INITIATION, RETENTION AND SURVIVAL IN HIV CLINICAL CARE: EFFECT OF RESIDENCE Public Deposited

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Last Modified
  • March 20, 2019
Creator
  • Lopes, Brettania
    • Affiliation: Gillings School of Global Public Health, Department of Epidemiology
Abstract
  • Late entry to human immunodeficiency virus (HIV) clinical care and inadequate engagement with care are associated with increased morbidity, mortality and secondary HIV transmission. Among HIV-infected persons in the U.S., approximately a quarter are diagnosed with acquired immune deficiency syndrome (AIDS) within 3 months of HIV diagnosis and a third within a year. After patients initiate HIV care, the majority miss clinic visits, 10-35% do not meet the Institute of Medicine’s (IOM) core retention indicator, and 20-50% become lost to follow up (LTFU). In the U.S., rural residence is associated with factors that may affect HIV care such as socioeconomic status, employment, educational level, and access to health insurance. Rural residence has been associated with delayed entry into care and increased mortality among some HIV-infected populations. However, to date little is known about the association between rural patient residence and HIV care retention and survival in the U.S. This study relied on the UNC CFAR HIV Clinical Cohort (UCHCC), a clinical cohort enrolling patients receiving primary HIV care at a large tertiary care facility in the Southeastern U.S. Patient residence was categorized as urban or rural using the United States Department of Agriculture Rural Urban Commuting Area codes (RUCAs). The median CD4 cell count at care entry was compared between patients residing in urban versus rural residences using multivariable linear regression. Poisson, log-binomial and Cox proportional hazards regression were used to estimate the association between residence and the incidence rate of missed visits, IOM indicator and time to loss to follow up (LTFU) and death, respectively. Results revealed the advanced progression of HIV-infection among a sizable group of patients. Rural in comparison to urban residence was associated with a lower likelihood of dropping out of care but was not associated with missed clinic visits or meeting the IOM retention indicator. Rural patients were at greater risk of mortality while in HIV care. This study provides some of the first evidence of the effects of residing in rural areas on HIV care access. Future studies focusing on geographic factors affecting HIV clinical care access and survival while in care are needed.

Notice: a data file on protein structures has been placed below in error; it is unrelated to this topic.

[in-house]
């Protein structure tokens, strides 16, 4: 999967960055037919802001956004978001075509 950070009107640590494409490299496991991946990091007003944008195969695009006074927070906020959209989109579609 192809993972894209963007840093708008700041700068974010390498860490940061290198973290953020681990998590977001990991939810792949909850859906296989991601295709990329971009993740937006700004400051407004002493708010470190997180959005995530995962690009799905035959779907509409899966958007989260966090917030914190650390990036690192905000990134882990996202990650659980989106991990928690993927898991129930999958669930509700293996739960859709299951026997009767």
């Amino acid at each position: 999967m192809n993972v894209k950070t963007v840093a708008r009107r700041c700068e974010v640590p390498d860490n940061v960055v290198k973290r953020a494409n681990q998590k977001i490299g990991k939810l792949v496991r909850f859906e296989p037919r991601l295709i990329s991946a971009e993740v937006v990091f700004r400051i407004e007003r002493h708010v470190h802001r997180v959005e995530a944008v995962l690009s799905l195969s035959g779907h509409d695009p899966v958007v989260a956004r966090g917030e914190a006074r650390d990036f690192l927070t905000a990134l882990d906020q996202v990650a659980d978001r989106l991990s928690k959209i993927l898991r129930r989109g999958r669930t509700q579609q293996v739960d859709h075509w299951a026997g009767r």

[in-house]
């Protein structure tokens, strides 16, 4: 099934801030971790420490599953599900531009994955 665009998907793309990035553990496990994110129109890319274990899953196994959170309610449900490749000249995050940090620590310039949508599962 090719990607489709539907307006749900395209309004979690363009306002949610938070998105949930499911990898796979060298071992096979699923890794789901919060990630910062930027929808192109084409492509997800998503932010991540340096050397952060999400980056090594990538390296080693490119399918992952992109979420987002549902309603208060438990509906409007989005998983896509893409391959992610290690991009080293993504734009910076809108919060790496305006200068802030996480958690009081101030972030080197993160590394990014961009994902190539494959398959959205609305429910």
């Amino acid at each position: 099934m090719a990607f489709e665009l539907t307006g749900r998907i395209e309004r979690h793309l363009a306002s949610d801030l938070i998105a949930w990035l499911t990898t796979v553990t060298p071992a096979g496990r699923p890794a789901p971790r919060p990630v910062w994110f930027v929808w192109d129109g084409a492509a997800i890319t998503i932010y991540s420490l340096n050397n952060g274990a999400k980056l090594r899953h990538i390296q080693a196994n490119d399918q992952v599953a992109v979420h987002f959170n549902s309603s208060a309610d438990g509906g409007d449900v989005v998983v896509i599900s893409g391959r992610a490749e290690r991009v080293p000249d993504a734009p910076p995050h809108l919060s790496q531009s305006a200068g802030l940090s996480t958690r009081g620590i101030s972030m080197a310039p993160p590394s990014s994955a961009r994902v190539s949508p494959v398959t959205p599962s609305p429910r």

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  • In Copyright
Advisor
  • Eron, Joseph
  • Meshnick, Steven R.
  • Mugavero, Michael
  • Miller, William
  • Napravnik, Sonia
Degree
  • Doctor of Philosophy
Degree granting institution
  • University of North Carolina at Chapel Hill Graduate School
Graduation year
  • 2017
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